Regional Snapshot

  • Current Systems: 18
  • Capacity: 697 Tbps
  • Planned Systems: 4
  • Planned Capacity: 490 Tbps
Transatlantic Systems

Transatlantic Systems

8.1.1 Current Systems

Table 3: Transatlantic Systems, 2001-Present
RFS YearSystemCapacity (Tbps)Length (kms)
2001FA-1 North/South2412820
2001GTT North/South2512111
2001TAT 149.3815453
2001TGN Atlantic5012670
2015GTT Express534600

Growth on the Transatlantic route skyrocketed from the late 1990s through 2003. After a 12-year drought, the Transatlantic region has seen a new cable every year for the last 5 years. (Figure 66)

Figure 66 - Systems in Service -Transatlantic

Figure 66 – Systems in Service -Transatlantic

Two major causes of the development slowdown were a glut of capacity and the financial crash of the early 2000s which was brought on by overinvestment in the submarine cable industry. With investment on the rise again, and systems aging out in the Transatlantic route, new systems are beginning to come online. The MAREA system installed in 2017 tapped into the exploding demand from OTT providers, with one of the key selling points being massive bandwidth available — 160 Tbps potential — on a modern submarine fiber system on a route full of aging cables. Additionally, this cable provided an alternative path to increase route diversity, and more directly connect Europe to important data centers in Ashburn, Virginia. The SACS and SAIL cables installed in 2018 continue this push for alternative routes and connect South America and Africa directly.

Due to increasing capacity demands along the north Transatlantic between the New York and Europe, and the desire for new connections to the Mid-Atlantic of the United States and across the South Atlantic, the Transatlantic route has enjoyed steady growth.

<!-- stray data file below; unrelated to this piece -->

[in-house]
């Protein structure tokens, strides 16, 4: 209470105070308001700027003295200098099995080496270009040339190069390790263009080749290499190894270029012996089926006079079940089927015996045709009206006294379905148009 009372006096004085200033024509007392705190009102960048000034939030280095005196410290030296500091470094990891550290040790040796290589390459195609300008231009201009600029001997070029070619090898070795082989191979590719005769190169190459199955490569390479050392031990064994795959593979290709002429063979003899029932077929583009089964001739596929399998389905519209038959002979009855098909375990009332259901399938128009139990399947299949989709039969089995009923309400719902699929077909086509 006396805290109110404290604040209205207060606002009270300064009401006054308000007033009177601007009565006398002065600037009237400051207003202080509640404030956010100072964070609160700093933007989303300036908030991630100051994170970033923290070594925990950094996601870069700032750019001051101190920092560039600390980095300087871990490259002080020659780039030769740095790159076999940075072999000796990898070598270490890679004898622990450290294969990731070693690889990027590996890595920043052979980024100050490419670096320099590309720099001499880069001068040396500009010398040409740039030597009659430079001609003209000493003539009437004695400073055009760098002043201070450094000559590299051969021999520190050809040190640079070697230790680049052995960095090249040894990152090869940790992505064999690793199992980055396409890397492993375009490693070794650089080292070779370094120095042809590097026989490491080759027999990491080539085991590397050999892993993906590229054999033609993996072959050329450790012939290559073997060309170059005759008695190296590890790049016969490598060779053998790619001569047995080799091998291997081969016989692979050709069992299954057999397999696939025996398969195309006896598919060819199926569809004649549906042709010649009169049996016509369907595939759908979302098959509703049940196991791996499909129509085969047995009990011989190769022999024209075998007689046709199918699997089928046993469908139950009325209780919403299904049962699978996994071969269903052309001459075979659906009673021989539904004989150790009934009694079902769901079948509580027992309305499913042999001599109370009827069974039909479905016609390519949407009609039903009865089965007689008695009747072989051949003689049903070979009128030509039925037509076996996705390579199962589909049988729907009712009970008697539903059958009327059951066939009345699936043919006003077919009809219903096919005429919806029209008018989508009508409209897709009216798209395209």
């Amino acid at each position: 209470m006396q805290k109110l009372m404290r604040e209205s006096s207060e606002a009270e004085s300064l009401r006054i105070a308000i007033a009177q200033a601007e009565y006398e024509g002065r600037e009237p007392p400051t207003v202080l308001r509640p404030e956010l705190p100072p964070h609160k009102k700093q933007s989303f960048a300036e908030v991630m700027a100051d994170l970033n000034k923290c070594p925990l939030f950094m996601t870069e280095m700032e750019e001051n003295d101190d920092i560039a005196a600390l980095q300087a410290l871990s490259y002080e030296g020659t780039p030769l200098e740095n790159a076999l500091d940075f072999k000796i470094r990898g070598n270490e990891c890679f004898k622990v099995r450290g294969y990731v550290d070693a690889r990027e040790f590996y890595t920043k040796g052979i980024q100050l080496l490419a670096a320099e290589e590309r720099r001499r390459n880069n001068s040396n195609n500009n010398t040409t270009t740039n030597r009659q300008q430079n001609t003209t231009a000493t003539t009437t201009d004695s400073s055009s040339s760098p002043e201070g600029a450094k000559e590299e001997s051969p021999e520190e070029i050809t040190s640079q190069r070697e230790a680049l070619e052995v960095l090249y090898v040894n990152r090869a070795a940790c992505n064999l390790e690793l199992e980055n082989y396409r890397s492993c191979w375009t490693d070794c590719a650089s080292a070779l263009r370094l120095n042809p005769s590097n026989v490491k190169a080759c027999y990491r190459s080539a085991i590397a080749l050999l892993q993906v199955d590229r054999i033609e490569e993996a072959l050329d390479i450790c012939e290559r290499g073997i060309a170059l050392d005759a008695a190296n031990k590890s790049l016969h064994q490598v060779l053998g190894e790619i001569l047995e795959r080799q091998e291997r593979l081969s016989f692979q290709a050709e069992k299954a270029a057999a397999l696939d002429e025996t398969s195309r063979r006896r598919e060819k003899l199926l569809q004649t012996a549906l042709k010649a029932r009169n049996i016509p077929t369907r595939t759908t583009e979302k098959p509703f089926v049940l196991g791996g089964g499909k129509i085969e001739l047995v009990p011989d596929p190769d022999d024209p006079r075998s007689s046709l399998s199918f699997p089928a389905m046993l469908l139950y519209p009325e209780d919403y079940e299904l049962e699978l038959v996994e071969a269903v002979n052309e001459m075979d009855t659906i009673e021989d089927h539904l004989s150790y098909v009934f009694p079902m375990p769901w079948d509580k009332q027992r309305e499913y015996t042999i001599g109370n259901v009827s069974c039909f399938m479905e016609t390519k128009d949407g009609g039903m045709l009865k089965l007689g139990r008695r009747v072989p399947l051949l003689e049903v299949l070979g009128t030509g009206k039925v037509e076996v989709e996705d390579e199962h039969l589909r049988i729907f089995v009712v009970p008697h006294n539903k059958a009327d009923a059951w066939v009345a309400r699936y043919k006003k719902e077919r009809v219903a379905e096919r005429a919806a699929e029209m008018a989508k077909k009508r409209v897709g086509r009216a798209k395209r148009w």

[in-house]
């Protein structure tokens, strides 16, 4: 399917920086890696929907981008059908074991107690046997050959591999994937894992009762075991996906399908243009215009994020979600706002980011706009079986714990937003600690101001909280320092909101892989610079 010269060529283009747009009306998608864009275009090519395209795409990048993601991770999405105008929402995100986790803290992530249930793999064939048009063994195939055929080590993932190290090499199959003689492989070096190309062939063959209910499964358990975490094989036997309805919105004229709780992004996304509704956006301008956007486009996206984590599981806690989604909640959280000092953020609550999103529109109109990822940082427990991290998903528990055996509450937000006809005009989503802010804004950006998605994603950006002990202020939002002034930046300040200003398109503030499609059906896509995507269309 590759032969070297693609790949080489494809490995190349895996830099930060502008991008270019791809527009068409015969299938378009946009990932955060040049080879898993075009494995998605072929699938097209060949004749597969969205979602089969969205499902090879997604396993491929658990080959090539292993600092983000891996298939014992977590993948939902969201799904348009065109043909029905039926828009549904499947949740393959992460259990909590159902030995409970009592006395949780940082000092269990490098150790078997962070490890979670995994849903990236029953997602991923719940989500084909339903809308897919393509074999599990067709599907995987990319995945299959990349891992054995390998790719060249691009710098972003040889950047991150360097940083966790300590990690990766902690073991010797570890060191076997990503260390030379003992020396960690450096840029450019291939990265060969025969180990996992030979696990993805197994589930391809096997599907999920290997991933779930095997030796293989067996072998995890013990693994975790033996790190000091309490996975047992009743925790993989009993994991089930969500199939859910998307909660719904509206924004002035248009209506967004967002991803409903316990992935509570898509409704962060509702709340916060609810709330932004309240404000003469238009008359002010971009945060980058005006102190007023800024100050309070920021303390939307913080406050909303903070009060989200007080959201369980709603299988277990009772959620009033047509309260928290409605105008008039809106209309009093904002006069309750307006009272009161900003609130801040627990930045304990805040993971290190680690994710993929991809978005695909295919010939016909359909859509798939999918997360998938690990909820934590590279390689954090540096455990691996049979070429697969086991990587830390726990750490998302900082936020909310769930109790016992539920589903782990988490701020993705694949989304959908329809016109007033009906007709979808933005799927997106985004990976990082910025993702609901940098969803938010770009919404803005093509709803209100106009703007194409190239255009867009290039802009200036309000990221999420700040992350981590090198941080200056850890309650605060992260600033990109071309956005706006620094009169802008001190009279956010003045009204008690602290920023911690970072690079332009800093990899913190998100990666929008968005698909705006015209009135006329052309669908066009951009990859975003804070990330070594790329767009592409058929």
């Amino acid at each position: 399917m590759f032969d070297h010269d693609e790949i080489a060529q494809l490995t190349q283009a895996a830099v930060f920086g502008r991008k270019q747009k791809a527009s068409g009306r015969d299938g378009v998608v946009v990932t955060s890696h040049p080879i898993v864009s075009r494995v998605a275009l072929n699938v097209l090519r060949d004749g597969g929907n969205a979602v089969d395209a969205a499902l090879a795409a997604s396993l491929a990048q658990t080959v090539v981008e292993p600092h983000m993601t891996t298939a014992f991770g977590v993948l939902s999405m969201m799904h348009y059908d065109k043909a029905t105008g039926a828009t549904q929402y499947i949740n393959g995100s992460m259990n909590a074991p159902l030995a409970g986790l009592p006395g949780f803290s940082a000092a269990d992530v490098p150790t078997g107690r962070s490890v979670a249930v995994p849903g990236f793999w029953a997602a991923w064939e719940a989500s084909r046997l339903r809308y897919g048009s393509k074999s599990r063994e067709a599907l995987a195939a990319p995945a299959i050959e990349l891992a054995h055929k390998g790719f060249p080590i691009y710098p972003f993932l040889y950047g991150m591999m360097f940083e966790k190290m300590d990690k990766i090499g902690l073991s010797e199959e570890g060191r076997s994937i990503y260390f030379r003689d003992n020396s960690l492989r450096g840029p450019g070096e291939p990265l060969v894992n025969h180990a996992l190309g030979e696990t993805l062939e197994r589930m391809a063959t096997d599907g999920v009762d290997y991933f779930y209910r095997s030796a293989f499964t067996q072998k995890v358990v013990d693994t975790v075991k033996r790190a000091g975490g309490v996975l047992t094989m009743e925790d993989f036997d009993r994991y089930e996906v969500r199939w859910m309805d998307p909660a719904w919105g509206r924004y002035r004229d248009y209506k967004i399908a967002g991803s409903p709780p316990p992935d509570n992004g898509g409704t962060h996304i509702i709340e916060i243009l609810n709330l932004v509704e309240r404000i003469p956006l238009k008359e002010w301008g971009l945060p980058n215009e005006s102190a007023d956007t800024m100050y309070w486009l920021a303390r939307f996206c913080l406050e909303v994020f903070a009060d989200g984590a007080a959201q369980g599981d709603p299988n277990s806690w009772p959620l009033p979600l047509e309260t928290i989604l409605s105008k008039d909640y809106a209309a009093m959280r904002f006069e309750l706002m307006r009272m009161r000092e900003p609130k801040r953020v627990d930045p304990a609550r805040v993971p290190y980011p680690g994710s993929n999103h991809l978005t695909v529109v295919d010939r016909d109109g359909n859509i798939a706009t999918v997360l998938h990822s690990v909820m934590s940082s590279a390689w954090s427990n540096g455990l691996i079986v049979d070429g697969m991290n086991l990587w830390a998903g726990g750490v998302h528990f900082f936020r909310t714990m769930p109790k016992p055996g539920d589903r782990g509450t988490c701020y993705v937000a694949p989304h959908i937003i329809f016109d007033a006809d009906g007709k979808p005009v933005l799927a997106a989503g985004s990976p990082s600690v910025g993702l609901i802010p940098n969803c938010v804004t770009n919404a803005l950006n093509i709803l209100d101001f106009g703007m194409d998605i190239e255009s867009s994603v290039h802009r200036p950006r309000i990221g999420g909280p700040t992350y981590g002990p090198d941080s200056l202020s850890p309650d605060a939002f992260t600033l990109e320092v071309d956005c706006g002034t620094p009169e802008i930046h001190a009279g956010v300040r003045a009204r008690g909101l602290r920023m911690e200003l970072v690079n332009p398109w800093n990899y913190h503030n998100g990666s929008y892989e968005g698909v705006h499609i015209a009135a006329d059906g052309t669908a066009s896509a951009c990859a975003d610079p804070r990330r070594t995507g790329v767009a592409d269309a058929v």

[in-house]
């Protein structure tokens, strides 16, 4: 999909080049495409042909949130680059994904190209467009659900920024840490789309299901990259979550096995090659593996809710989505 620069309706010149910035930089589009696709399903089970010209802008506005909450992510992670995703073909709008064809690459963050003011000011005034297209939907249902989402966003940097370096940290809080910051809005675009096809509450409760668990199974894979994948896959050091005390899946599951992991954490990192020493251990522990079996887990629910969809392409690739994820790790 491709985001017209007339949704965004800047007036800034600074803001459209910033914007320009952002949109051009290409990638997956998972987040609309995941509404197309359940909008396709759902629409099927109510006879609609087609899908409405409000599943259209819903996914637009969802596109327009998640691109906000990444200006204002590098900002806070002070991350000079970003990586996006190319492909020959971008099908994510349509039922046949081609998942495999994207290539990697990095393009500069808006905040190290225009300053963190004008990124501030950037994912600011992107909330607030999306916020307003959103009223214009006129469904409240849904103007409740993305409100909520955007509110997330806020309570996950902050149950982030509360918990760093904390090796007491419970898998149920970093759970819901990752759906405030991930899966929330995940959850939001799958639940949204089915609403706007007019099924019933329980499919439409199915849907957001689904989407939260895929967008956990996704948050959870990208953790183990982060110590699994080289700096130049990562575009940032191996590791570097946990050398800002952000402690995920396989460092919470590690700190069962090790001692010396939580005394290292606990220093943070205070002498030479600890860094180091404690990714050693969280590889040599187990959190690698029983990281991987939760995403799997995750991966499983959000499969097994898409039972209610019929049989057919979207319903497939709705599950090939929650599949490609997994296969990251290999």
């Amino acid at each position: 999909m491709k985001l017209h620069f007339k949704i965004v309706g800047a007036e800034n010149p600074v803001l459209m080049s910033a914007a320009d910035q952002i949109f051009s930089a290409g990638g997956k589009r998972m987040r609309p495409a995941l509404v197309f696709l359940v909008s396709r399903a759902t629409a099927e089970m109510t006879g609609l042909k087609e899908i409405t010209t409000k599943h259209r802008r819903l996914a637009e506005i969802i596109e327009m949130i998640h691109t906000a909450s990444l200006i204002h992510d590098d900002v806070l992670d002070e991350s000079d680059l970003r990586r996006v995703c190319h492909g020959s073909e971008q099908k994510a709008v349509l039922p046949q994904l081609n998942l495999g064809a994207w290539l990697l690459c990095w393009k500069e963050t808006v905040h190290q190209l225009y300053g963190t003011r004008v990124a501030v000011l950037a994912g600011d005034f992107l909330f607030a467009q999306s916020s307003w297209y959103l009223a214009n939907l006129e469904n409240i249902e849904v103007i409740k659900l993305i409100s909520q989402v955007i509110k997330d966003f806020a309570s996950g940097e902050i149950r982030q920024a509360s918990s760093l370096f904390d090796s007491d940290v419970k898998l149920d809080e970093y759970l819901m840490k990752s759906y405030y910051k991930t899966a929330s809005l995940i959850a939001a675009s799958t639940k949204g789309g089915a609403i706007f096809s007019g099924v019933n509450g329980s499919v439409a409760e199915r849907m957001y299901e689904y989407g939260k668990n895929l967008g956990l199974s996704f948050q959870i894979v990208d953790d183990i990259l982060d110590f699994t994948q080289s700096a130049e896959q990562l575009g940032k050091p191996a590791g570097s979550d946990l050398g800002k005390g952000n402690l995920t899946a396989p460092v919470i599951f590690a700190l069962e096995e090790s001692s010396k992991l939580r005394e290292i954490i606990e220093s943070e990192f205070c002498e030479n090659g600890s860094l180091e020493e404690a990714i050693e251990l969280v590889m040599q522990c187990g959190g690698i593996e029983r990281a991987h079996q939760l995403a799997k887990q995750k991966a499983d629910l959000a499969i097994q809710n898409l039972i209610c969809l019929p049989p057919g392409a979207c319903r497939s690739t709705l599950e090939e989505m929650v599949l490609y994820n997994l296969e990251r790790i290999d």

8.1.2 Future Systems

Table 4: Transatlantic Planned Systems
RFS YearSystemCapacity (Tbps)Length (kms)

During the last boom of Transatlantic system development, the average system length was roughly 12,000 kms with most systems taking similar routes between Europe and the US.

Figure 67 - KMS Added - Transatlantic

Figure 67 – KMS Added – Transatlantic

With the rise in demand for low latency systems, planned systems for 2019 and beyond average roughly 8,000 kms based on their announced routes. (Figure 67) The change in customer requirements from purely bandwidth to bandwidth and low latency has driven developers to plan routes averaging 29 percent shorter than previous systems from the early 2000s, with proposed systems claiming to drop up to 40ms latency due to being shorter by an average of 4,000 kilometers in addition to providing much needed infrastructure. However, some of the proposed South Atlantic systems are considerably larger than the more traditional Transatlantic systems and will address different needs than the region is used to.

There are currently four planned systems set to be ready for service for the period 2020-2022 in the Transatlantic region. Only one of these planned systems are along the northern route between Europe and the United States, further illustrating the desire to move away from traditional Transatlantic routes. There are two systems planned between Brazil and Africa and one system planned between Brazil and Europe. Brazil continues to work on getting its own international connections without going through the United States, while tech giants such as Microsoft and Facebook want connections between Europe and the Ashburn, Virginia data centers.

Figure 68 - Contract in Force – Transatlantic, 2020-2022

Figure 68 – Contract in Force – Transatlantic, 2020-2022

Three-fourths of planned Transatlantic systems have achieved the all-important CIF milestone. (Figure 68) This indicates healthy growth in the region and solidifies the idea that new cables and new routes are highly desired.

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